Tuesday, 6 February 2018

Sister Nivedita: The Dedicated - Who gave her all to India – 29

यतो धर्म: ततो जय:

Nivedita on Art - 2

At that time, every one believed in the Greek influence on Indian art and gave all importance to it. It was Nivedita who disproved this and opened the eyes of the artists to the real facts. She impressed even Havell to understand the Indian viewpoint in art and architecture. She made the artists to realize the truth of the ideals of Indian arts and its originality.

Directly, and at times indirectly, Nivedita made Havell, Abanindranath and Coomaraswamy understand her special vision of Indian aesthetics and the philosophy of art, which she had received from her Guru. She did not stop there. She always inspired and guided the talented students of the Calcutta Art School to move along the forgotten tracks of ancient Indian art. Nandalal Bose, Asit Kumar Haldar and Surendranath Gangopadhyaya were among them.

The Bengal School of Art, which began its movement in the first part of the twentieth century, in no time, snowballed to take the shape of an all-India art movement. The movement was initiated by Havell, Abanindranath and Coomaraswamy, whereas Nivedita remained the vibrant centre of this art movement faithful to Indian national traditions. Nivedita had learned from Vivekananda the inmost and intricate specialties of Indian art. Indian artists and art critics of the time were hardly aware of those specialties and Nivedita wanted to make them so.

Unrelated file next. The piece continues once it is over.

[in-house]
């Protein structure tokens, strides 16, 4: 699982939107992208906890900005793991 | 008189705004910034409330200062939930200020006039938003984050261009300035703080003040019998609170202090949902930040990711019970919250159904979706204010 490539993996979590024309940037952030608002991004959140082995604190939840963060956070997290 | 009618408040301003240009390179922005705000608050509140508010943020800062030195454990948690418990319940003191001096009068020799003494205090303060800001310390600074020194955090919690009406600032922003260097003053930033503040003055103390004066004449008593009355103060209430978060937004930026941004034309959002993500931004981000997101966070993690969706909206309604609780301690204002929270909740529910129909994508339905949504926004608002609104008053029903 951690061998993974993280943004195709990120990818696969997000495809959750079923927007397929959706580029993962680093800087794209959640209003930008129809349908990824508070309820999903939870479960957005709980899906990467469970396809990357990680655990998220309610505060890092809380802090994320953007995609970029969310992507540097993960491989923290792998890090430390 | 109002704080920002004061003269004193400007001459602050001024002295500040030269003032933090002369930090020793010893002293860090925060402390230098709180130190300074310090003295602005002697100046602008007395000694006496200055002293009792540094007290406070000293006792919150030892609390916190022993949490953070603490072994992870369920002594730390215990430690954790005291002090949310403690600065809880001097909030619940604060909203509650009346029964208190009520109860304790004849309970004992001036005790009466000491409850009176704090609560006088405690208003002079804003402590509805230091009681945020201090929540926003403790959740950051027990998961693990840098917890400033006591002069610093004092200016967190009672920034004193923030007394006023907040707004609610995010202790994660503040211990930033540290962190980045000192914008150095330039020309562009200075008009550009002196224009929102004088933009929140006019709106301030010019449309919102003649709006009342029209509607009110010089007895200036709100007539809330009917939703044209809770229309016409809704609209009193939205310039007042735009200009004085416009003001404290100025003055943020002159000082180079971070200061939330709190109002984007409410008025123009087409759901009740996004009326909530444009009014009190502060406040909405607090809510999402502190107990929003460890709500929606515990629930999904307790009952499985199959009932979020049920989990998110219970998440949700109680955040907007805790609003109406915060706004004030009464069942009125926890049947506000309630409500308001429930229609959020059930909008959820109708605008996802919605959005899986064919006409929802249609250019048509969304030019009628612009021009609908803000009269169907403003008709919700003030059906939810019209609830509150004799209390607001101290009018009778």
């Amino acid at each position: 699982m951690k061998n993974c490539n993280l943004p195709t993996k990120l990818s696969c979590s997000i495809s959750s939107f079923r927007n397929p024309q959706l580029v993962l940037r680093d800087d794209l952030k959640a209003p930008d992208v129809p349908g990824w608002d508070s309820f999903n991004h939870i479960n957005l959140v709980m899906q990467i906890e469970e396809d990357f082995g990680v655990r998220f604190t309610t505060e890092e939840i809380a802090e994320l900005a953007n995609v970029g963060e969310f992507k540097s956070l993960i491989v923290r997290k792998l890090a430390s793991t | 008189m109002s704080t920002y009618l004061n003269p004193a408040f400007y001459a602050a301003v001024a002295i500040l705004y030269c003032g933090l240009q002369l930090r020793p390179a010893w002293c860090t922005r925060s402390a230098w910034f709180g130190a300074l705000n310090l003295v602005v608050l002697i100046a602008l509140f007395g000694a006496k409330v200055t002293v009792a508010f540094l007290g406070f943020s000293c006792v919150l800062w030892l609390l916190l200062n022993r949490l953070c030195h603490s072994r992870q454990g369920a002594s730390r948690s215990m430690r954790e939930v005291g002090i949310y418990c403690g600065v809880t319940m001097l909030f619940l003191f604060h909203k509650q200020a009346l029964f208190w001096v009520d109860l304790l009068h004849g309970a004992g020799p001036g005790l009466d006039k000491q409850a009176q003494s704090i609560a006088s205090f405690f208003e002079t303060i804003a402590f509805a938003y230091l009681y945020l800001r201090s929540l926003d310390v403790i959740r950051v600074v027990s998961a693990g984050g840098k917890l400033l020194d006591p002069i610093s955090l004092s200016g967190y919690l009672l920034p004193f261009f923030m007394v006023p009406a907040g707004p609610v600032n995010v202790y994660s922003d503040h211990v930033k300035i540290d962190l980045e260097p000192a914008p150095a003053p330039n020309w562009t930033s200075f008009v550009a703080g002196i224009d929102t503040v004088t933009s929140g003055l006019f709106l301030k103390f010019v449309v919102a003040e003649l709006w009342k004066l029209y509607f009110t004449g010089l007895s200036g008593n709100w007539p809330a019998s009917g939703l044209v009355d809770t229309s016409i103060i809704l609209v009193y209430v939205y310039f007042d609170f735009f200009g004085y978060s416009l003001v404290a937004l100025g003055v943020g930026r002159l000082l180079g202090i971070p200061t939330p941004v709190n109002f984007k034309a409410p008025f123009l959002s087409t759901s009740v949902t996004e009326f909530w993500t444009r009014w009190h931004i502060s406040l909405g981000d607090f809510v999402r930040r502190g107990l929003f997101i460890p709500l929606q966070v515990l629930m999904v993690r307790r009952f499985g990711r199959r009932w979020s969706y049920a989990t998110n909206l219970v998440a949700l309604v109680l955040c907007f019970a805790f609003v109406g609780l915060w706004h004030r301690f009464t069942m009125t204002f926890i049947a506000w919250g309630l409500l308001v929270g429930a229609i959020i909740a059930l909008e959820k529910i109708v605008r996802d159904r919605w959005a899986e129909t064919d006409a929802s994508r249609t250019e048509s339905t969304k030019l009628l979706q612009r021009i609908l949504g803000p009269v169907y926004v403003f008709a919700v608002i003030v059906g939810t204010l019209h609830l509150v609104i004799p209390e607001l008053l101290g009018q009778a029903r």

The artist Nandalal Bose was then a student of the Art School. One day he and another promising student of the school. Surendranath Gangopadhyaya, went to meet Nivedita at her Bosepara Lane residence. They took their seat on the sofa in the drawing room. A carpet was laid on the floor. Nivedita asked them to sit on the floor. They did take their seats on the floor but were offended, as they thought that the European woman had insulted them by advising so. However, how wrong they were, they realized a little after. Nivedita looked at them intently for a while, then said: 'You belong to the land of the Buddha. I do not feel happy to see you seated on a sofa. Now as you sit like Buddha. I find it so good to look at you.' Then in her happy mood, she called Sister Christine and introduced her to them, and then they discussed pictures and drawings.

 To be Continued